One thing that is unique to New Jersey is that once a prospective member meets the qualifications, they are automatically accepted. Many volunteer organizations still "Vote on" a member. This is illegal in New Jersey for organizations receiving any public funding. Our volunteer by-laws specifically mention that no vote is to take place.
Once the member has been accepted then the volunteer by-laws spell out what additional qualifications they must have. In our case, they must become CPR certified within six months and become either an EMT or First Responder with in twenty-four months.
Classes of Membership
You should have a list of what kinds of membership you have. In our squad we had developed a position of "Driver Only" for members who did not want to keep up their EMT certification. This was not formalized in the volunteer by-laws. Over time we actually had more "Driver Only's" than EMTs. This could not continue. We created several classes of membership as well as types of membership. As a recommendation we came up with the following:
- Full Time - Members who commit to a full duty schedule and have full membership rights
- Part Time - Members who can not commit to a full duty schedule but can spend 4 hours a week in quarters. Part Time members can not hold a line officer position.
- Active Members - Either full or part time members who respond to calls. These members hold the required training certifications of either first responder or emergency medical technician
- Life Members - Members who served as active and full time members for 15 years. They are no longer required to respond to calls or keep current certifications
- Driver Only - Active Members who had been fully certified for 5 years and now only hold CPR. The organization may only have a maximum of 5 Driver Only members.
Your organization will have different classes as you see fit. What is important is that you specify the type of membership what what a member needs to do to switch classes. For example, in our organization to become a driver only, they must have served as a active member for 5 years and was fully certified for that time. They request in writing to be transferred to a driver only.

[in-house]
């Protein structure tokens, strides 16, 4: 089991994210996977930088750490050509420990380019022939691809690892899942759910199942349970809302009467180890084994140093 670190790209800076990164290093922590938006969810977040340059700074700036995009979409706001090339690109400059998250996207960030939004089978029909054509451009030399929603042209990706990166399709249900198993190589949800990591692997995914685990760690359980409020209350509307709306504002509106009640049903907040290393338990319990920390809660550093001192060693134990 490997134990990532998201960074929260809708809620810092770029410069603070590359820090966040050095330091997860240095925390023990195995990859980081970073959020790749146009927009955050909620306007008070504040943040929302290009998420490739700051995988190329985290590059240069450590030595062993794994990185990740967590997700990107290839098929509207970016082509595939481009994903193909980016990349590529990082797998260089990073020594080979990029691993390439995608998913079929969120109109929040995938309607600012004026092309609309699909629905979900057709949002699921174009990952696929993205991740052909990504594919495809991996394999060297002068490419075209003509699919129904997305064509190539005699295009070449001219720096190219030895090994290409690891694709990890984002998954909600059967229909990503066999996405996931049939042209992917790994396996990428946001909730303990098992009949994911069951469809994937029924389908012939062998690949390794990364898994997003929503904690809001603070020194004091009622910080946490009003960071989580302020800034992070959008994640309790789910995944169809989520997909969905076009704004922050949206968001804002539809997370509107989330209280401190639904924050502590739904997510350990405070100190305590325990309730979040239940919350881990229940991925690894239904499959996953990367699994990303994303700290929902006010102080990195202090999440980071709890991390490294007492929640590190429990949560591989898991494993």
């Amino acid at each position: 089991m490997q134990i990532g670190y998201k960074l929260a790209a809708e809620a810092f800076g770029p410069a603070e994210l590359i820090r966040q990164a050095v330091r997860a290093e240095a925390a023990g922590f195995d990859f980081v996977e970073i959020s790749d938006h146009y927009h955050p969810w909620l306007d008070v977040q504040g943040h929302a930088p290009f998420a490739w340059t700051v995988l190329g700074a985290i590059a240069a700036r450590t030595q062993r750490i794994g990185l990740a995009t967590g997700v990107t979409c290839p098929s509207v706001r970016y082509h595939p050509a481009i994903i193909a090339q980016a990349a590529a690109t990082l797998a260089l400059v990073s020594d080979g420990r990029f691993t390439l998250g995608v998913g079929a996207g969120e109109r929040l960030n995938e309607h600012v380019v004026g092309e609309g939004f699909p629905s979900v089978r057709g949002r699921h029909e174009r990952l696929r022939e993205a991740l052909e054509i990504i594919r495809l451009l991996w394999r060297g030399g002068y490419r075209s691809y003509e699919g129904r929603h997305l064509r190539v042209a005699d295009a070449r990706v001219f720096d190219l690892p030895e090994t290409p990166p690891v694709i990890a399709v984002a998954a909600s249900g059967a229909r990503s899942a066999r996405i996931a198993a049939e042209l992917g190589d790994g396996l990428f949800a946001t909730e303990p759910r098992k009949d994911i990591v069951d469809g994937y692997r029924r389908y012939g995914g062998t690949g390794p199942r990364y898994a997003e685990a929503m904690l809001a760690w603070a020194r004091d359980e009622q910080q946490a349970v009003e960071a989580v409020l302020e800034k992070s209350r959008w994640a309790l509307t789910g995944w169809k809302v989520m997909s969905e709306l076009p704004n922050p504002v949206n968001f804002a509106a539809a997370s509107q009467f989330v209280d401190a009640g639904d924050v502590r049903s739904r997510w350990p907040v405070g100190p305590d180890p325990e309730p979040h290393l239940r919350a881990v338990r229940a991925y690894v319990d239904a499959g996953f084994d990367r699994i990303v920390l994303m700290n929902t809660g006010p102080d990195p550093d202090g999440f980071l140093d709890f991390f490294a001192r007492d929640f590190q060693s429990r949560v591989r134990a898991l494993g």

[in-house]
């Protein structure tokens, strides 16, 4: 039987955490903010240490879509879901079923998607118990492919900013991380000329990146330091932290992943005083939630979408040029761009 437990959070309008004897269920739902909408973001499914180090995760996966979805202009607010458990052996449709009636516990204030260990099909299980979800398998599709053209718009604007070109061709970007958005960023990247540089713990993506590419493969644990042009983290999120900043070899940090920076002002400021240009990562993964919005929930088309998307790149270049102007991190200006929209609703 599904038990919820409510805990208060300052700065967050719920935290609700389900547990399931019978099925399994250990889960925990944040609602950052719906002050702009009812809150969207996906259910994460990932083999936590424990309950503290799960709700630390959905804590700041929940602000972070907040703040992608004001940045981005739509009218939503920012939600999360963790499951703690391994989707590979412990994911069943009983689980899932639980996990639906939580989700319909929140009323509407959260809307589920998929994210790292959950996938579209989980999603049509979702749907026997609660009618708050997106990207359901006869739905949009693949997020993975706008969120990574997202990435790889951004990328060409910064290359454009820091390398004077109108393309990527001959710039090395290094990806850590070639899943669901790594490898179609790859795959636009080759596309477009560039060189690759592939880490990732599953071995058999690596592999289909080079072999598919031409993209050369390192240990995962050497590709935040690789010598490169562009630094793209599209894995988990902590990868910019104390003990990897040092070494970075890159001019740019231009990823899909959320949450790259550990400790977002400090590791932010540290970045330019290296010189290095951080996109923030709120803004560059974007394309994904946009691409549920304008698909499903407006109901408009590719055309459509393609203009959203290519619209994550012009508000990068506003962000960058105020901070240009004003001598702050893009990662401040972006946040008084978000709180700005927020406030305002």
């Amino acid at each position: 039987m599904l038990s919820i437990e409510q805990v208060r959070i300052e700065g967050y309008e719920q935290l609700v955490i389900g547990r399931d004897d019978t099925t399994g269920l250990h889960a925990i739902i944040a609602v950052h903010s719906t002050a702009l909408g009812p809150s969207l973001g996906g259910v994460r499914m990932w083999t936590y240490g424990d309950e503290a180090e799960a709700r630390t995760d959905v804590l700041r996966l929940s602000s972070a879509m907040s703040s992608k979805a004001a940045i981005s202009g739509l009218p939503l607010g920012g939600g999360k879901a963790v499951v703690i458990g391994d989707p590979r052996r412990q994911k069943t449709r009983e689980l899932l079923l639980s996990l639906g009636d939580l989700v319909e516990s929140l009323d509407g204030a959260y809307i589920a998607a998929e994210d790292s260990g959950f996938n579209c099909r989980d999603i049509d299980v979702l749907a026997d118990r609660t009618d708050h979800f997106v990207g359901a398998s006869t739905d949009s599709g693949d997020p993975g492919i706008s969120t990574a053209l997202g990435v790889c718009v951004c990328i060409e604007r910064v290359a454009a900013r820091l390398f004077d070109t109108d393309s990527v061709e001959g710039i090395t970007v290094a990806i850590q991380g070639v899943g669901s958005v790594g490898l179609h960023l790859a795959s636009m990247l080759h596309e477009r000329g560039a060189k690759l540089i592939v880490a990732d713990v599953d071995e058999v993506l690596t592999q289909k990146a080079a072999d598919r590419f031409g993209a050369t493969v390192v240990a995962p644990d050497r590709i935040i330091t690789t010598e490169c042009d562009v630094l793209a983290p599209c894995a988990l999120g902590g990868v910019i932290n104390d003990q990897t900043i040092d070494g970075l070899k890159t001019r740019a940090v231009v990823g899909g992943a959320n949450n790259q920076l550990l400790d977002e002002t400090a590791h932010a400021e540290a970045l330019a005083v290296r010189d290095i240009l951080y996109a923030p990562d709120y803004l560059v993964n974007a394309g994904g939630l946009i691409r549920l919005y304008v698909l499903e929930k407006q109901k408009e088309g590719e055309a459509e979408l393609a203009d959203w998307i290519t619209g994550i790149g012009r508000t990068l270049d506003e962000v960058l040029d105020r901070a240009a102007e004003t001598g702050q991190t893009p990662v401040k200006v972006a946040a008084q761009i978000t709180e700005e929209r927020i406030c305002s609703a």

Each class of membership may have different responsibilities and privilege. For example, Active members must maintain their current level of certification and not drop to a lower certification. That means if you are an EMT you can not drop down to a first responder. Active members also receive full LOSAP points and clothing allowance and stipends. A part-time active member who only responds for 4 hours a week (as opposed to an active member who commits to nearly 16 hours per week) only received 25% of the LOSAP points and clothing allowance and stipends.
Officers and Elections
Your volunteer by-laws must outline what officers you need and what are their responsibilities and duties. For example, many emergency services organizations will have a chief, deputies, various captains and lieutenants as well as administrative officers such as secretaries and treasurers. The organizational layout is explained in detail here.
Clear here to read about EMT-Organizations
The election of officers must also be outlined in the volunteer by-laws. For example, when do elections take place. In our organization the election of officers for the next year take place one week after the national elections in November. In other words, the second Tuesday in the month of November.
Prior to the election several steps need to take place. In our organization the chief officer appoints a nominating committee in the month of September. This committee is made up of three past chief's who currently do not hold any office. Sometimes it is hard to find three such individuals so our volunteer by-laws allow for a past president to sit on the committee.